STEM continues to be the focus of significant legislative activity. Dozens of 2016 enactments – both statutory provisions and appropriations bills – create, amend or fund provisions for K-12 through postsecondary STEM learning. Here are just a few examples of these recently approved measures.
Rethinking student learning
Utah S.B. 143 establishes a competency-based education grant program to offer planning and implementation grants to applying local education agencies. The grant review committee must include STEM experts, suggesting that STEM blended or extended learning (including online, work-based, community-based or off-site postsecondary learning) may be part of the mix.
Florida H.B. 5003 (section 31) establishes the Florida Center for the Partnerships for Arts Integrated at the University of South Florida Sarasota/Manatee. The goals of the center include not only researching policies and practices related to arts integrated teaching, but also examining arts integrated teaching STEM educational courses.
Coordination with business and industry
Utah H.B. 45 amends provisions regarding the Utah STEM Action Center, which coordinates STEM efforts statewide. These changes include adding the executive director of the Department of Workforce Services (or designee) to the STEM Action Center Board, expanding the charge to the board to include coordinating STEM activities among business and industry representatives, and working with stakeholders to support and promote activities that align STEM education and training activities with the employment needs of business and industry in Utah.
Oklahoma S.B. 1269 calls for the creation of college and career endorsements to direct coursework toward clear career pathways and identifies STEM as one of five categories of endorsements. The measure directs the state board to collaborate with the state board of career and technology education, the Oklahoma State Regents for Higher Education and representatives of business, labor and industry, to determine the curriculum requirements for each college and career endorsement.
Teacher qualifications and professional development
Iowa continues its commitment to STEM teacher professional development in H.B. 2323, appropriating $5.2 million to support the STEM collaborative initiative housed at the University of Northern Iowa. A portion of these funds are to be spent recruiting K-12 math and science teachers and developing STEM professional development programs for community college instructors. The funds are also intended to support a public-private technology education partnership for high schools, career academies and community colleges that includes, among other elements, teacher professional development.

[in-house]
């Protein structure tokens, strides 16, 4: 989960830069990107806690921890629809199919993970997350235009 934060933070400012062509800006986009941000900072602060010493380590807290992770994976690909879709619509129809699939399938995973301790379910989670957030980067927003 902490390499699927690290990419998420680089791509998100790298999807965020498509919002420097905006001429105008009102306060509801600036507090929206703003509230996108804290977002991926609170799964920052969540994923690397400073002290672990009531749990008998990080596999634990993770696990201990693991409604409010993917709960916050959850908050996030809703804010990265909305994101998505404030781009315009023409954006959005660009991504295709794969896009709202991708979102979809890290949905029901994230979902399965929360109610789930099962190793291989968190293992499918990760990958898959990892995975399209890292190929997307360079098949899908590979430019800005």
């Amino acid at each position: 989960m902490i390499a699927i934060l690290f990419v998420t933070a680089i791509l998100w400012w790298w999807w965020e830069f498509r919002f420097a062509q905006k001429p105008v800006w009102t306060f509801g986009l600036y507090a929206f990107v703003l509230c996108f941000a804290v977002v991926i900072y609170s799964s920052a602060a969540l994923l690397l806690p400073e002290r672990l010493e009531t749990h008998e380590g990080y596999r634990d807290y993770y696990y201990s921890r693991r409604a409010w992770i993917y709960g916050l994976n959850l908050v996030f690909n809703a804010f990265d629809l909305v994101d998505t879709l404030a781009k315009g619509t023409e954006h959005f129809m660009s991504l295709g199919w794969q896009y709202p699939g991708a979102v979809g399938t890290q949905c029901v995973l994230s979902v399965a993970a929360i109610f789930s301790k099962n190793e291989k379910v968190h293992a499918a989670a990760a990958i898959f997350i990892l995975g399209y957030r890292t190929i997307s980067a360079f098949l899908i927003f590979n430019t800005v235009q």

Florida H.B. 189 extends eligibility for a grades 6-12 professional certificate to an applicant who holds a master’s degree or higher in a STEM subject, teaches a high school course in the subject of the degree and is evaluated as highly effective, in part based on student performance on a state assessment, AP or IB or Advanced International Certificate of Education exam.
Maine S.P. 676/L.D. 1655 provides loans of up to $7,500 a year to undergraduate and graduate Maine residents pursuing a degree in a STEM field. To receive the loan at 0 percent interest, recipients must, upon graduation, remain in or return to Maine to live and work, and be employed in science, technology, computer science, engineering or mathematics. Interestingly, the bill’s definition of “STEM student” includes a high school senior committed to studying STEM at an accredited institution and who is selected to receive a loan, potentially opening the door for dual enrollment participation through the program.
To help STEM students maintain HOPE scholarship eligibility, Georgia H.B. 801 modifies minimum grade point average requirements to provide an additional 0.5 weight for specific STEM courses in which a student earns a B, C or D. Such courses must be academically rigorous and required for or leading to employment in high demand fields in Georgia in STEM.